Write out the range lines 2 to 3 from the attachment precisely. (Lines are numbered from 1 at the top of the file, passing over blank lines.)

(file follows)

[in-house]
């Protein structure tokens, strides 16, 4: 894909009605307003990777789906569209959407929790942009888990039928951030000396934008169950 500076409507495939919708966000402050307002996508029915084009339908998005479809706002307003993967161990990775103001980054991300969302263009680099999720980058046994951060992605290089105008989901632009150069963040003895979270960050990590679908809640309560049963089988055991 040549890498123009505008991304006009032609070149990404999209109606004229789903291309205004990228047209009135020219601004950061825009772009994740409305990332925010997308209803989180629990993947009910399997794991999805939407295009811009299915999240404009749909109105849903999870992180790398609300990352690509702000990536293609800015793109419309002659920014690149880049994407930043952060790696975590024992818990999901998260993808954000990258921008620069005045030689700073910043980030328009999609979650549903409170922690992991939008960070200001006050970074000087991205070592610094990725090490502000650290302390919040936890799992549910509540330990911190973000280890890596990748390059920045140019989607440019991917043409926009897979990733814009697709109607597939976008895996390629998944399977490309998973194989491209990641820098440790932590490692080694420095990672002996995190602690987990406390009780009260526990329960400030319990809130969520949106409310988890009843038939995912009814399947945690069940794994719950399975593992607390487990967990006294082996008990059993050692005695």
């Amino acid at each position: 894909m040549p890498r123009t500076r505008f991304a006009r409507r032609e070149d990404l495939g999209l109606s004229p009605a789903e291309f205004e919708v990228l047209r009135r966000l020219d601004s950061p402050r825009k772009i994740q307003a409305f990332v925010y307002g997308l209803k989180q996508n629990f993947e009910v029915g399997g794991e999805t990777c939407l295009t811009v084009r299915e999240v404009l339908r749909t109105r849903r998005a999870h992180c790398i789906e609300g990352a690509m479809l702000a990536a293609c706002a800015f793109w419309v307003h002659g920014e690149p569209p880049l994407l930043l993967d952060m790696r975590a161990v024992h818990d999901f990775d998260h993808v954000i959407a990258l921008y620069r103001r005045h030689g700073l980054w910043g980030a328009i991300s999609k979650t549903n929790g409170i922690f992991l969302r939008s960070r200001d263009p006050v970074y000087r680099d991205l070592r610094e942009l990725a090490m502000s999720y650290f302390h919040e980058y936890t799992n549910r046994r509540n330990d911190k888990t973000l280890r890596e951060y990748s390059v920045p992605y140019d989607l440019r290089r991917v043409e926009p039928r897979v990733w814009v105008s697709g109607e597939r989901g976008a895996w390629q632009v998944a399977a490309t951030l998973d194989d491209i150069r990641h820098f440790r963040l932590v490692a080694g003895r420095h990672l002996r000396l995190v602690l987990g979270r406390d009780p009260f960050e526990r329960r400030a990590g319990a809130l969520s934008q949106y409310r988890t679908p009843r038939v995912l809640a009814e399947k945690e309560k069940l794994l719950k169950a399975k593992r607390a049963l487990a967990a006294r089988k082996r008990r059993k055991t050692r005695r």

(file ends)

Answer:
């Protein structure tokens, strides 16, 4: 894909009605307003990777789906569209959407929790942009888990039928951030000396934008169950 500076409507495939919708966000402050307002996508029915084009339908998005479809706002307003993967161990990775103001980054991300969302263009680099999720980058046994951060992605290089105008989901632009150069963040003895979270960050990590679908809640309560049963089988055991 040549890498123009505008991304006009032609070149990404999209109606004229789903291309205004990228047209009135020219601004950061825009772009994740409305990332925010997308209803989180629990993947009910399997794991999805939407295009811009299915999240404009749909109105849903999870992180790398609300990352690509702000990536293609800015793109419309002659920014690149880049994407930043952060790696975590024992818990999901998260993808954000990258921008620069005045030689700073910043980030328009999609979650549903409170922690992991939008960070200001006050970074000087991205070592610094990725090490502000650290302390919040936890799992549910509540330990911190973000280890890596990748390059920045140019989607440019991917043409926009897979990733814009697709109607597939976008895996390629998944399977490309998973194989491209990641820098440790932590490692080694420095990672002996995190602690987990406390009780009260526990329960400030319990809130969520949106409310988890009843038939995912009814399947945690069940794994719950399975593992607390487990967990006294082996008990059993050692005695």
């Amino acid at each position: 894909m040549p890498r123009t500076r505008f991304a006009r409507r032609e070149d990404l495939g999209l109606s004229p009605a789903e291309f205004e919708v990228l047209r009135r966000l020219d601004s950061p402050r825009k772009i994740q307003a409305f990332v925010y307002g997308l209803k989180q996508n629990f993947e009910v029915g399997g794991e999805t990777c939407l295009t811009v084009r299915e999240v404009l339908r749909t109105r849903r998005a999870h992180c790398i789906e609300g990352a690509m479809l702000a990536a293609c706002a800015f793109w419309v307003h002659g920014e690149p569209p880049l994407l930043l993967d952060m790696r975590a161990v024992h818990d999901f990775d998260h993808v954000i959407a990258l921008y620069r103001r005045h030689g700073l980054w910043g980030a328009i991300s999609k979650t549903n929790g409170i922690f992991l969302r939008s960070r200001d263009p006050v970074y000087r680099d991205l070592r610094e942009l990725a090490m502000s999720y650290f302390h919040e980058y936890t799992n549910r046994r509540n330990d911190k888990t973000l280890r890596e951060y990748s390059v920045p992605y140019d989607l440019r290089r991917v043409e926009p039928r897979v990733w814009v105008s697709g109607e597939r989901g976008a895996w390629q632009v998944a399977a490309t951030l998973d194989d491209i150069r990641h820098f440790r963040l932590v490692a080694g003895r420095h990672l002996r000396l995190v602690l987990g979270r406390d009780p009260f960050e526990r329960r400030a990590g319990a809130l969520s934008q949106y409310r988890t679908p009843r038939v995912l809640a009814e399947k945690e309560k069940l794994l719950k169950a399975k593992r607390a049963l487990a967990a006294r089988k082996r008990r059993k055991t050692r005695r």